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Wait: The Art and Science of Delay by Frank…

Wait: The Art and Science of Delay (edition 2012)

by Frank Partnoy

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1044116,035 (3.69)2
Title:Wait: The Art and Science of Delay
Authors:Frank Partnoy
Info:PublicAffairs (2012), Hardcover, 304 pages
Collections:Your library

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Wait: The Art and Science of Delay by Frank Partnoy



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I listened to the book on CD version, read by Sean Runnette. He was a good reader, easy to listen to. Interesting concepts brought forth in this book. Sometimes I thought the author belabored the point, and some topics were of more interest to me than others, but overall worth reading. ( )
  KylaS | Feb 18, 2016 |
At least as far as the science goes, it seems solid enough--so a much better book than some of Gladwell's and Iyengar's The Art of Choosing. Partnoy really is a Renaissance man in that he's a lawyer who was a trader for Morgan Stanley, now a professor of some sort and graceful writer. You'd never guess he was a lawyer or former corporate drone from the writing.

The problems arise when he goes on and on with examples based on the thinnest findings. Notably apologies in the wake of sex scandals involving US politicians. No doubt when you flub big-time, you might want to wait a day or two to make your apology sound really sincere. But it's absurd to compare these various men's escapades for a start because their transgressions were so different (Spitzer was tracked to a prostitute because law enforcement thought bank withdrawals suggested he was being blackmailed; a southern governor, having an overseas affair wasn't breaking any law, just worrying a lot of people; some may have/were been breaking laws. Some told public lies before discovery; some didn't. Etc.)

*most of whose names Americans will have forgotten already and foreigners won't know; otherwise, people beyond the US won't be bothered by the other chapters.

That's just the start of my objections to that chapter (What is timing, after all?). But there are better chapters. I liked how views of procrastination have changed through the ages.Often we're going through a cost-benefit process and there's something to be gained by putting off a task. And even when you're not going project A that doesn't mean you're doing *nothing*.

And inevitably we always return to Kahnmann and Tversky and the way people weigh risks and rewards--that people aren't the rational men (and women) or classic economic models. I'd rather take the $1 extra today then wait a month or two for $5. That of course does not mean that I wouldn't wait a month for $5,000 in lieu of $1,000 today. ( )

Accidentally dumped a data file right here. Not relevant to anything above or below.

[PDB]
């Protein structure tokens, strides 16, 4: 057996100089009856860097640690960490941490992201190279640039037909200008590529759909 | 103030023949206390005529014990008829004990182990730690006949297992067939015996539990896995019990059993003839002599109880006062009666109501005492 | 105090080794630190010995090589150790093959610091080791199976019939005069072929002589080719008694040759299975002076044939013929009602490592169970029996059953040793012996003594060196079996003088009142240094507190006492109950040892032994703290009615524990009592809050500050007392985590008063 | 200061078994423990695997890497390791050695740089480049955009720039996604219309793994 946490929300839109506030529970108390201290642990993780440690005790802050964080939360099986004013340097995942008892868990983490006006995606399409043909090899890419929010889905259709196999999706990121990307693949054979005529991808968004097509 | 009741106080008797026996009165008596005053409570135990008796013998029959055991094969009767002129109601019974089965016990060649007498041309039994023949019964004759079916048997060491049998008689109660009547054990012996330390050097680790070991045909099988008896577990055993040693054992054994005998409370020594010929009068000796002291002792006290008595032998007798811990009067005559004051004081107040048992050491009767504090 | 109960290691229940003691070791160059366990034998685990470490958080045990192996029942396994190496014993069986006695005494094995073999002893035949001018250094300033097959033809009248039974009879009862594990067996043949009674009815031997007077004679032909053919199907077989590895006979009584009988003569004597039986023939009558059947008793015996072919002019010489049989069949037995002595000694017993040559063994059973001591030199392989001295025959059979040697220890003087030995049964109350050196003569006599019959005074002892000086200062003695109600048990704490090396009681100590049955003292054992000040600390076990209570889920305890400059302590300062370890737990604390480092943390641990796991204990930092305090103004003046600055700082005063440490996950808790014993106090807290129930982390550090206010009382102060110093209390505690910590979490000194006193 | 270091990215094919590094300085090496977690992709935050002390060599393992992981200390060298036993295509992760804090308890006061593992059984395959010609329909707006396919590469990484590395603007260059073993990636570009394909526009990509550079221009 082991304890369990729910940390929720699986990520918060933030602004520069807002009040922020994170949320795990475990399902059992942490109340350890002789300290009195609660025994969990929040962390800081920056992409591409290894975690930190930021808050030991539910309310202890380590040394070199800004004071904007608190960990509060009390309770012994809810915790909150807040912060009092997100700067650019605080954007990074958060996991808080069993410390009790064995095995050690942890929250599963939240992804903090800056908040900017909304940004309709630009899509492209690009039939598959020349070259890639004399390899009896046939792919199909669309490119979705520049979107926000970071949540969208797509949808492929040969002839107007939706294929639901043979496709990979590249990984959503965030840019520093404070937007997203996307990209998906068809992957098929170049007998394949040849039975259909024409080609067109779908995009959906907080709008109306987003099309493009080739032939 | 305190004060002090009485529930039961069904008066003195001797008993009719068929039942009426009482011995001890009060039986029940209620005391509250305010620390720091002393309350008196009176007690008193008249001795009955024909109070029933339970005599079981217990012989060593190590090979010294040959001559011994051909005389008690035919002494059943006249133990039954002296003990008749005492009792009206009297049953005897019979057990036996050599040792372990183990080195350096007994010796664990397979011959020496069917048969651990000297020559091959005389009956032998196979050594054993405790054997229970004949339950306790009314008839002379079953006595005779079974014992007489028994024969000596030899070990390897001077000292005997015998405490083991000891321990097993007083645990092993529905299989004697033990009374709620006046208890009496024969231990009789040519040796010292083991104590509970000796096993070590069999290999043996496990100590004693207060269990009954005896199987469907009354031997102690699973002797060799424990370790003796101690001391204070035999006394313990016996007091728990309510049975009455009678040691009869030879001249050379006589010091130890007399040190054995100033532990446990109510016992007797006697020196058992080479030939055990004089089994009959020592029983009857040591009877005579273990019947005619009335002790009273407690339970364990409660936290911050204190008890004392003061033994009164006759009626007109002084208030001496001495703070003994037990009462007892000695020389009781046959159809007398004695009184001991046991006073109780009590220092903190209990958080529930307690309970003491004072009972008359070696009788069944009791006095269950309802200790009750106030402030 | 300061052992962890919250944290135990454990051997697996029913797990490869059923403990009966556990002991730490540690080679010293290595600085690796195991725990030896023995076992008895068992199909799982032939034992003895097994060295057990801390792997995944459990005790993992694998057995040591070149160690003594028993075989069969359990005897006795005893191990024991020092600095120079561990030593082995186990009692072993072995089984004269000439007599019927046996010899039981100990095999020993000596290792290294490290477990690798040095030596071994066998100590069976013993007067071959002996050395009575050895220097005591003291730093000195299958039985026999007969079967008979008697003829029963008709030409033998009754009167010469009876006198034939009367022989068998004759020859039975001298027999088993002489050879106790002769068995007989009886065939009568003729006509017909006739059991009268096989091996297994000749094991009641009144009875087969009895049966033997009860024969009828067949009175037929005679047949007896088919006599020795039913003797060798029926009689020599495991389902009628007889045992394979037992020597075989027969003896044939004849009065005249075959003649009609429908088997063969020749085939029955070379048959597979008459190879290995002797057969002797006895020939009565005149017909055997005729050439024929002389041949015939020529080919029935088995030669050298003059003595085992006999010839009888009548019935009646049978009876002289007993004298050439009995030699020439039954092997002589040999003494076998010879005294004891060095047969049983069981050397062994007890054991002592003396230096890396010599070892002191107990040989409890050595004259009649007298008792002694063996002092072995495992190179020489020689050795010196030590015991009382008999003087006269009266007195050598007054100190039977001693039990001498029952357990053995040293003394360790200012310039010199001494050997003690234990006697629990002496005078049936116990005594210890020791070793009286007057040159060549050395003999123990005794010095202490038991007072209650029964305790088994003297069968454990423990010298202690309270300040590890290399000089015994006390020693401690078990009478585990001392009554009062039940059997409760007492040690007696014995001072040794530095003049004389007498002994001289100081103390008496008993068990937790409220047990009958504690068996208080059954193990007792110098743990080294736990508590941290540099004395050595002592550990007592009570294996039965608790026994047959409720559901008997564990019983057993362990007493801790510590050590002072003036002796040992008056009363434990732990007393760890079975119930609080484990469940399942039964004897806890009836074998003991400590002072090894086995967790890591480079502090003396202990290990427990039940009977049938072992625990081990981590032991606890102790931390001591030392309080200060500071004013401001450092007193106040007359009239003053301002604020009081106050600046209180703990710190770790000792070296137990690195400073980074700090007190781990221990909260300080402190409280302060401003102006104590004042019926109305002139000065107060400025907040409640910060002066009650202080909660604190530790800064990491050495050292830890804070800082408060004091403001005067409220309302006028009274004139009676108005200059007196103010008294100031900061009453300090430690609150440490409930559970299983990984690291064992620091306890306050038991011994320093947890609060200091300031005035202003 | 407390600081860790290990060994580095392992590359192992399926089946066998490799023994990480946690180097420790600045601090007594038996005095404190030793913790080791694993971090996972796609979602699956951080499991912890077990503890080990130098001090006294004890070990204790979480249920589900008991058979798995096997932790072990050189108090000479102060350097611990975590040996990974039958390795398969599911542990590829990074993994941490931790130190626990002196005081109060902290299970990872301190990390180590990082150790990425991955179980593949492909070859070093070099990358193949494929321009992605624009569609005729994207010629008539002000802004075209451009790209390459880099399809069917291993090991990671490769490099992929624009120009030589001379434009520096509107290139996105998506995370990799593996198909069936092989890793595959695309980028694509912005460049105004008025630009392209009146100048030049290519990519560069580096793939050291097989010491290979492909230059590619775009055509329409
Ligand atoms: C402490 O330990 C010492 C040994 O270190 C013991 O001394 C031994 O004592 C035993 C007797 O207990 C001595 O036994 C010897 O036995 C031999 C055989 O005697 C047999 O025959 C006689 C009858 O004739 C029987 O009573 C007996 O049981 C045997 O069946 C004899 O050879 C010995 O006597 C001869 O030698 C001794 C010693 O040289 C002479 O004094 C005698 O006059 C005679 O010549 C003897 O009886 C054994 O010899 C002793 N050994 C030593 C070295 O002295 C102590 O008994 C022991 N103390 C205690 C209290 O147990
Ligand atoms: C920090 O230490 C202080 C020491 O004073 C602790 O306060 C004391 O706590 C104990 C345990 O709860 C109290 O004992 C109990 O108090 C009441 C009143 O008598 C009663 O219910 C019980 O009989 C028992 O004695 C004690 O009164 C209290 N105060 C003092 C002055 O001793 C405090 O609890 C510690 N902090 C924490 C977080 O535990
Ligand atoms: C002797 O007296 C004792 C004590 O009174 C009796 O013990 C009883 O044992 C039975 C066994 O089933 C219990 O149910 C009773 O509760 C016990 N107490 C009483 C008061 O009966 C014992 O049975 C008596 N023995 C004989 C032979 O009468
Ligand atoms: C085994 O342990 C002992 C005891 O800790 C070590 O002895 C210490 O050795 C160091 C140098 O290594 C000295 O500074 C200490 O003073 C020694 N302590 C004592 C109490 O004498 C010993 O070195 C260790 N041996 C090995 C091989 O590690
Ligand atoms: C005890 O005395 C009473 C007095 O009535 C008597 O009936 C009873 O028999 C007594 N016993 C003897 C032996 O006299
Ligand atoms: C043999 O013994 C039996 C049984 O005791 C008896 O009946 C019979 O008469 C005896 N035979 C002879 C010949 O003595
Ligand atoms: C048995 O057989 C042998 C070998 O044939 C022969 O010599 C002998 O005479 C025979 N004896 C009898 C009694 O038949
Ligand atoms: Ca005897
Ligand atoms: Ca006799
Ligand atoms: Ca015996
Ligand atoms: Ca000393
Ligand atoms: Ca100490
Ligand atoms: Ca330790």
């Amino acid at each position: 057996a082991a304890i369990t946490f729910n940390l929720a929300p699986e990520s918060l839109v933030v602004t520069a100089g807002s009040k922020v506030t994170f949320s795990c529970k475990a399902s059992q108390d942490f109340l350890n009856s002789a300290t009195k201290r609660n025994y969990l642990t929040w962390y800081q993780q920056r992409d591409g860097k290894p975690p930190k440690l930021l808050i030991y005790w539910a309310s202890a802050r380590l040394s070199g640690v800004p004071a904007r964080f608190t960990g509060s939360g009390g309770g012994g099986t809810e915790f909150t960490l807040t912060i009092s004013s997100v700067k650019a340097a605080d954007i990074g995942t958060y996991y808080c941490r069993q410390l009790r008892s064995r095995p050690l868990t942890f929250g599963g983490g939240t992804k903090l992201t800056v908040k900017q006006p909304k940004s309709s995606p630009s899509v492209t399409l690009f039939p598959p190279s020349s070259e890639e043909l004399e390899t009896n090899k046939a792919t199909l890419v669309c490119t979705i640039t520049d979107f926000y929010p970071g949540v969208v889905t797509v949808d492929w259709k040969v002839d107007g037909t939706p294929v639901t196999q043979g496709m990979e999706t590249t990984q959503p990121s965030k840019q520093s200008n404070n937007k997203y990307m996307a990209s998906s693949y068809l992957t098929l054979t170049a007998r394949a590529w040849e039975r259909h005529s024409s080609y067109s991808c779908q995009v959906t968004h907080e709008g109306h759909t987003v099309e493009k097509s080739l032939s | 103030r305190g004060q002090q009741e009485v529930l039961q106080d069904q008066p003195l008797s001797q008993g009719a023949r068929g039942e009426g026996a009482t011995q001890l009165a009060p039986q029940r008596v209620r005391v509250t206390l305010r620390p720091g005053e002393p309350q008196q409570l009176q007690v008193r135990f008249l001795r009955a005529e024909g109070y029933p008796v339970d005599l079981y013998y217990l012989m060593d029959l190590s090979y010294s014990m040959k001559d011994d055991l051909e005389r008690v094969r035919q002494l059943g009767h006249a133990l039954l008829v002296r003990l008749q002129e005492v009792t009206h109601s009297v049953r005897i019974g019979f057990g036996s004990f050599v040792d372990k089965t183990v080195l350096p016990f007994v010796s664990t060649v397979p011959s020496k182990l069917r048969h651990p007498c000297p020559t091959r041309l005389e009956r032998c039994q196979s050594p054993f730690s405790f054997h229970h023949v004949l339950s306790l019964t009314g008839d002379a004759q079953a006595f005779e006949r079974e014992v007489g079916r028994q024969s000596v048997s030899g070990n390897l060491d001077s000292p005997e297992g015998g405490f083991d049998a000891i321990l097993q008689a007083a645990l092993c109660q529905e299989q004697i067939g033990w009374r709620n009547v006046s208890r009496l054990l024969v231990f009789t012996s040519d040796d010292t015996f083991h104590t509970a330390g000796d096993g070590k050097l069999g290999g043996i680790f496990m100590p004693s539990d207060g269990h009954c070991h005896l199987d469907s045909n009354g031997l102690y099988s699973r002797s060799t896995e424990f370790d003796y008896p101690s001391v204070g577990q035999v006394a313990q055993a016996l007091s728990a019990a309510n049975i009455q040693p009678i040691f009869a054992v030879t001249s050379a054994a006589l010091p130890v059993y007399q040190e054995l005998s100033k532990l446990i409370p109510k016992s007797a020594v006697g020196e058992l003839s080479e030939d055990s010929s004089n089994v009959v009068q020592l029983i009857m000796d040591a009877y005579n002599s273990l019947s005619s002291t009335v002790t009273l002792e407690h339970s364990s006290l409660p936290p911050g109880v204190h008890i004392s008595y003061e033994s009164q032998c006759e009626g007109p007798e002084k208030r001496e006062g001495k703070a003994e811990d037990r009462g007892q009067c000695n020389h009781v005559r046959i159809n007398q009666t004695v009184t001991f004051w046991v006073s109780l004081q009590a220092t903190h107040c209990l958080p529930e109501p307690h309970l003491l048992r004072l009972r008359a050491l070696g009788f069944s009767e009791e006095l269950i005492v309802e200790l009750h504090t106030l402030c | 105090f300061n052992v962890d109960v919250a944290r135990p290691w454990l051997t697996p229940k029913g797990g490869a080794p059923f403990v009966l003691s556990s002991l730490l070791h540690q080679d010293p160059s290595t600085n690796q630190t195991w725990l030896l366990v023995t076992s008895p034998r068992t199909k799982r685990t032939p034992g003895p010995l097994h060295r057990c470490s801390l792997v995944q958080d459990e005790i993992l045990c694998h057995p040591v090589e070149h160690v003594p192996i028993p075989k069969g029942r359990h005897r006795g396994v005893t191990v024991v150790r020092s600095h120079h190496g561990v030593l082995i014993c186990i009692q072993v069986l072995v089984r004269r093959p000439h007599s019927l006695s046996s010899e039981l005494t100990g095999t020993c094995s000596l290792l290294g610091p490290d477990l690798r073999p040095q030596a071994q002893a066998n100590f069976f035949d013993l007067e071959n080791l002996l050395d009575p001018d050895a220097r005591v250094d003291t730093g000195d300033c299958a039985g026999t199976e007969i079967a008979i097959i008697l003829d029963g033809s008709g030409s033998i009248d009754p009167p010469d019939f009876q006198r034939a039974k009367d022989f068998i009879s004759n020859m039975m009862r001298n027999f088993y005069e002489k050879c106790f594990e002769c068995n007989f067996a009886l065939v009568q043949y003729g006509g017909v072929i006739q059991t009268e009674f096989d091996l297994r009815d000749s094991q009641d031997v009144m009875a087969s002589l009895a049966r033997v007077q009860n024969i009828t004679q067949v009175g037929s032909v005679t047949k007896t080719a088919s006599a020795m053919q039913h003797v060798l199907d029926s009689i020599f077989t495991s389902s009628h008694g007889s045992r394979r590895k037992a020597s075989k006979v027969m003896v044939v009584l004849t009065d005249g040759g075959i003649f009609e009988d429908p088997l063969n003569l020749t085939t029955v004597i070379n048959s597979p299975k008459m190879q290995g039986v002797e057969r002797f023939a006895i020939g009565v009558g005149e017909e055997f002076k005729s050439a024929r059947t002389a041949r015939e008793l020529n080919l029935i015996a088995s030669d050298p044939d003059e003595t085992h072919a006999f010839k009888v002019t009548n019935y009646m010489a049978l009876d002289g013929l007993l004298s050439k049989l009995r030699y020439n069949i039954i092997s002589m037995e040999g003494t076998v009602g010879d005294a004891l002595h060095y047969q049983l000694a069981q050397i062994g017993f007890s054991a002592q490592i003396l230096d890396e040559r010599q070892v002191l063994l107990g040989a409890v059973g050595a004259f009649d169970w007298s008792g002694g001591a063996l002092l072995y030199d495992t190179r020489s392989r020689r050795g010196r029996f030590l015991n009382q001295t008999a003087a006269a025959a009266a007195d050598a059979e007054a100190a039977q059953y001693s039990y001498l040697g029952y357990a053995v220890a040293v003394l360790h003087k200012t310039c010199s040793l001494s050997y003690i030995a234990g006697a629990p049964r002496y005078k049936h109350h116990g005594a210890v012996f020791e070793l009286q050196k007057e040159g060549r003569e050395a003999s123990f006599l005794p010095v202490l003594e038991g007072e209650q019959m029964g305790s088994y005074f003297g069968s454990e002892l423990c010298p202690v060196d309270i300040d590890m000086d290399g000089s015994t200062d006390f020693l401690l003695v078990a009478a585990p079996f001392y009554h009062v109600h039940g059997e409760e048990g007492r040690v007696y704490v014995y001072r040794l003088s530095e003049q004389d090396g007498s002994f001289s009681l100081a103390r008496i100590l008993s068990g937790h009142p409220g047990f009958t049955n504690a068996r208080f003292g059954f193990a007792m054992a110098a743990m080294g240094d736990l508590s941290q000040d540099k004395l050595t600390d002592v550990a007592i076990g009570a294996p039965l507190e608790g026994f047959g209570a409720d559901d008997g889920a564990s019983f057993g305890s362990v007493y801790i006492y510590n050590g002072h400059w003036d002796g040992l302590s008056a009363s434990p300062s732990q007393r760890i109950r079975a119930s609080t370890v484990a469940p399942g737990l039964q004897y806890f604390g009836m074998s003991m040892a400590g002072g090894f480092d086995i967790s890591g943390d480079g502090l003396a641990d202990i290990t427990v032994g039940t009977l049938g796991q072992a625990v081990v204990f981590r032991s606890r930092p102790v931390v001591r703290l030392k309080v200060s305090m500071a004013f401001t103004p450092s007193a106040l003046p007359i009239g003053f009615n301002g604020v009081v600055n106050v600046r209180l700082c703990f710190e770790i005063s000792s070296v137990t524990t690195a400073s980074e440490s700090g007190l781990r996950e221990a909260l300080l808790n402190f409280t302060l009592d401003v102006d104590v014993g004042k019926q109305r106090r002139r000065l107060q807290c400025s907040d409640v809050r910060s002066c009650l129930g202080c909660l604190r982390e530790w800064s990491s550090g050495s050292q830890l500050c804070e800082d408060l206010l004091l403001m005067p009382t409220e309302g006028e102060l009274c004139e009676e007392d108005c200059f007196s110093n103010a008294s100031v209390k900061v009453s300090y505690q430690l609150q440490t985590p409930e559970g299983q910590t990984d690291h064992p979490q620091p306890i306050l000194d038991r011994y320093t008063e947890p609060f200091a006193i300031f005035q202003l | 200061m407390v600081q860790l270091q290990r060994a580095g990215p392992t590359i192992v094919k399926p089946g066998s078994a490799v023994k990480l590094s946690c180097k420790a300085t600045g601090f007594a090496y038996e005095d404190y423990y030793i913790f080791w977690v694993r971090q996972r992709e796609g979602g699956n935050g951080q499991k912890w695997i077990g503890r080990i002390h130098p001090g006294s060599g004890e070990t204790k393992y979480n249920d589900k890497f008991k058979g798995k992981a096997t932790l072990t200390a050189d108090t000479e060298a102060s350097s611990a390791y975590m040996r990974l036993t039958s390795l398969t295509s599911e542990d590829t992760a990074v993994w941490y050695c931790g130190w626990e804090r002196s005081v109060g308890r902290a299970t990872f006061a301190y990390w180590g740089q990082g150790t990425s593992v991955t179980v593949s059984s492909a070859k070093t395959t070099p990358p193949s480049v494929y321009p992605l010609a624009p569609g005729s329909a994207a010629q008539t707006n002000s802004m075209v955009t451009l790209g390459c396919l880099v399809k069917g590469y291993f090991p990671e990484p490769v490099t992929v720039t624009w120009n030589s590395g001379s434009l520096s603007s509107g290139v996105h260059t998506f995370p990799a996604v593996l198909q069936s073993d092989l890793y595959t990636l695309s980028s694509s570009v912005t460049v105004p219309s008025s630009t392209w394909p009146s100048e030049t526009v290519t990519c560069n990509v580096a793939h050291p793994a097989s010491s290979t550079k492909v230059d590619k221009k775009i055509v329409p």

Periodista | Feb 8, 2013 |
When Decisional Procrastination could be good for you!
The art of knowing how long you can afford to delay before committing!
This great book provides useful lessons about how-to maximize the time we have available to make our decision and therefore
How this influences human decision-making at the end!
In fine even if we are hard-wired to react quickly - It is all about the Value of Waiting ...

Tuesday, August 14 - 2012 ( )
  Fouad_Bendris | Dec 25, 2012 |
This audio is worth listening to for it explores delay. While I liked the stories he took a long time to get to the point and seemed to repeat himself. Also he went deeper into what can be concluded from some common experiments like the marshmallow study, however on the downside he also used some weak studies as proof of some of his points. I really liked when he explored timing on an apology and the effects of doing it too soon. In general it sounds like timing is more important than speed. Overall, I would recommend listening to this audio for he does give you something to think about in terms of waiting.
Some summary links
http://www.glendahaskell.com/steppingstones/9.pdf ( )
  GShuk | Aug 22, 2012 |
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Presents information from scientific studies and interviews with experts in several fields that suggests that delaying responses when making a decision can improve the decision quality, even in situations where time is in short supply.

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